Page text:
This is achieved here by placing a non linear load in series with the unit. The resistance of the incandescent globes increases as the current through them increases, so under normal conditions (where the device under test does not draw a large current) the globes will not light up.
Under a fault condition, the device under test will draw a large current, and the globes will light up, dropping voltage to the device under test, preventing further damage to the device.
Maximum current (at short circuit) can be calculated:
For one 100W bulb
I = P/V = 100W/240V
I = 0.4167A
The unit can be constructed from several batten fixtures.
4* 100W incandescent globes is enough to provide idle current for a very large amplifier.
If a lower current limit is required, simply unscrew a few globes.
Current limiting bulbs installed on test bench.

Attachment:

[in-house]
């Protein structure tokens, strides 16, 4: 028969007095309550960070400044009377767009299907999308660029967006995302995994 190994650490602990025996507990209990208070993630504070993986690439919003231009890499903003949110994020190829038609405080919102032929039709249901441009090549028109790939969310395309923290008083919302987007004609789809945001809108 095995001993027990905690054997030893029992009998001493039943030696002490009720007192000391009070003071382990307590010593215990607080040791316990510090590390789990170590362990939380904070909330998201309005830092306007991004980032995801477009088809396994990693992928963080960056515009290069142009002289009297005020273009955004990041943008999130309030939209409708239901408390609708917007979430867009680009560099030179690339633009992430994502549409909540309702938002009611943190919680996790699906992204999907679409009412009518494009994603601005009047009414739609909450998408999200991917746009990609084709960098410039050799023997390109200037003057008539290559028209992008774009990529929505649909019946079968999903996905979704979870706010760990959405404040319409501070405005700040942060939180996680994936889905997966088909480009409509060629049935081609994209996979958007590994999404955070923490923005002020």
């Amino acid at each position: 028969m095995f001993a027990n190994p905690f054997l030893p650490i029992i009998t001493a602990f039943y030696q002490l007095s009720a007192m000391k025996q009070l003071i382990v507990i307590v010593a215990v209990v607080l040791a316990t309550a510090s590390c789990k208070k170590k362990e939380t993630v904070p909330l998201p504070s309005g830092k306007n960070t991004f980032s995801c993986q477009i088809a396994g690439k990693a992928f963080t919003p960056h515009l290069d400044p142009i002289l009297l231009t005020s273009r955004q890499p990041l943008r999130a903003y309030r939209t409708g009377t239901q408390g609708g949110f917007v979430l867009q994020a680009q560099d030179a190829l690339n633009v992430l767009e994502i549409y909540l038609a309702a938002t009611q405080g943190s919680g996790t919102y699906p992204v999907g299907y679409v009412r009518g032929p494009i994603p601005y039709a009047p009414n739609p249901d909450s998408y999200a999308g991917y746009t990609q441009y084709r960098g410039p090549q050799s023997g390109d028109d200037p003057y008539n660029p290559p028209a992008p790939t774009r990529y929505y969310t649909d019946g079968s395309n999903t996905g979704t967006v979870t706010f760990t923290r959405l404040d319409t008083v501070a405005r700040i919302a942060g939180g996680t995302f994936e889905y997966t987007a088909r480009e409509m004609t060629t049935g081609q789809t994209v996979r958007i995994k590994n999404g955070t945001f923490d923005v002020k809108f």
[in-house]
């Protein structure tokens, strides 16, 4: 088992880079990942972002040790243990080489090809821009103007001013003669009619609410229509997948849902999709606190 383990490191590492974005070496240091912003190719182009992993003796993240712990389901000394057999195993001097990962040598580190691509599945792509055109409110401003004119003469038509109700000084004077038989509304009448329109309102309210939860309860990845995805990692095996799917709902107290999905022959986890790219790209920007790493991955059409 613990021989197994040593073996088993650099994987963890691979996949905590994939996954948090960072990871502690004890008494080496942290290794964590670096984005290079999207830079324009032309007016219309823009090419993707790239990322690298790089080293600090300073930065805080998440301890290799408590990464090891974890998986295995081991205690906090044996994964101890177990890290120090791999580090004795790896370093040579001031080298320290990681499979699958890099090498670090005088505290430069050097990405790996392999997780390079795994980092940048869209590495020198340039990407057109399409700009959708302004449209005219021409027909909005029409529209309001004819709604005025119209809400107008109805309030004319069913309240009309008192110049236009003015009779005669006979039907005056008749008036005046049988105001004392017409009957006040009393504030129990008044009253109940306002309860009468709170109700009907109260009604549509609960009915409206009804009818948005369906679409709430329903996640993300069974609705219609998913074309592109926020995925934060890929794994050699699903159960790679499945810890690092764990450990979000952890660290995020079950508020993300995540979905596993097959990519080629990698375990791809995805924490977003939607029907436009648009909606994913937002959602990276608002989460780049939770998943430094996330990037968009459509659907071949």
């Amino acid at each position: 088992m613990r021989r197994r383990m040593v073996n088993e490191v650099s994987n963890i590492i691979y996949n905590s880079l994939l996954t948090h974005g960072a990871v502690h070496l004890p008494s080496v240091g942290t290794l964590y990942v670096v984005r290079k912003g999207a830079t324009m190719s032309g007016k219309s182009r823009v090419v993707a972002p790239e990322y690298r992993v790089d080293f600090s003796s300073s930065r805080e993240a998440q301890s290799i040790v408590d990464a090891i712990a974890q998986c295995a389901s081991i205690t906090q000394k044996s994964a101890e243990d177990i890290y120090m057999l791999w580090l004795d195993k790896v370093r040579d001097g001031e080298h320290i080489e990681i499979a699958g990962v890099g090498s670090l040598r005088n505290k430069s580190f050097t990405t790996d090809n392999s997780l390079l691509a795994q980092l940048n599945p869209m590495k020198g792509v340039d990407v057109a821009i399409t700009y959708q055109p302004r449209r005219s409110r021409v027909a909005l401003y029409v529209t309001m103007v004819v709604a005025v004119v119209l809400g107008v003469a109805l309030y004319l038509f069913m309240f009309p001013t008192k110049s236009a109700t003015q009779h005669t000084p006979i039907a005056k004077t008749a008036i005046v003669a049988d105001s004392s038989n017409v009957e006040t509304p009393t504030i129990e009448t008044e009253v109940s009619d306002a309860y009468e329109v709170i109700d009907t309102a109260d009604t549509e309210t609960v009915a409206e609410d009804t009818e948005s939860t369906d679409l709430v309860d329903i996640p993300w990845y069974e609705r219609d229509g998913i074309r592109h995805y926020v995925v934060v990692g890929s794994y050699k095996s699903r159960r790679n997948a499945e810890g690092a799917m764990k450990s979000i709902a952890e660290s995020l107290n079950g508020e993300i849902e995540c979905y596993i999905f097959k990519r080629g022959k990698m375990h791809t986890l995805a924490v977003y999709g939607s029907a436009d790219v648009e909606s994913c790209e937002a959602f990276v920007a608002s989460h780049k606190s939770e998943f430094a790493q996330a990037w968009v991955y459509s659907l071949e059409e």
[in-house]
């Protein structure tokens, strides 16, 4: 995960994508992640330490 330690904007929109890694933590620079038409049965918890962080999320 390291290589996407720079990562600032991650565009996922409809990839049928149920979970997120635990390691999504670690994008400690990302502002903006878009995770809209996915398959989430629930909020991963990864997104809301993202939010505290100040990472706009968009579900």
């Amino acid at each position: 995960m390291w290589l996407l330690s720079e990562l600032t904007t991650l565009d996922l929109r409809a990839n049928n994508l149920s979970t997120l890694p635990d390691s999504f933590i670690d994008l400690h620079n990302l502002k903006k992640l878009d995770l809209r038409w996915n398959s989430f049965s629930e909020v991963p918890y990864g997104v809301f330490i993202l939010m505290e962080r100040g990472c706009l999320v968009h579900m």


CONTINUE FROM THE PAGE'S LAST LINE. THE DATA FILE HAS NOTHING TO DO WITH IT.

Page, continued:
Example of fault in device under test
(here provided by a short circuit).
Alternatively, this device can be constructed as a rack unit.
Switches are wired such that each bulb can be taken out of circuit in order to provide the correct current limit.
A meter displays output voltage and current.
Bulbs are mounted in lamp-stand fittings.
Please note, this method cannot be employed on some "universal" switch mode power supplies, as the supply may enter a mode designed for a different voltage mains supply (ie; a 240V supply might think it's receiving 110V). I have found this only rarely to be problematic.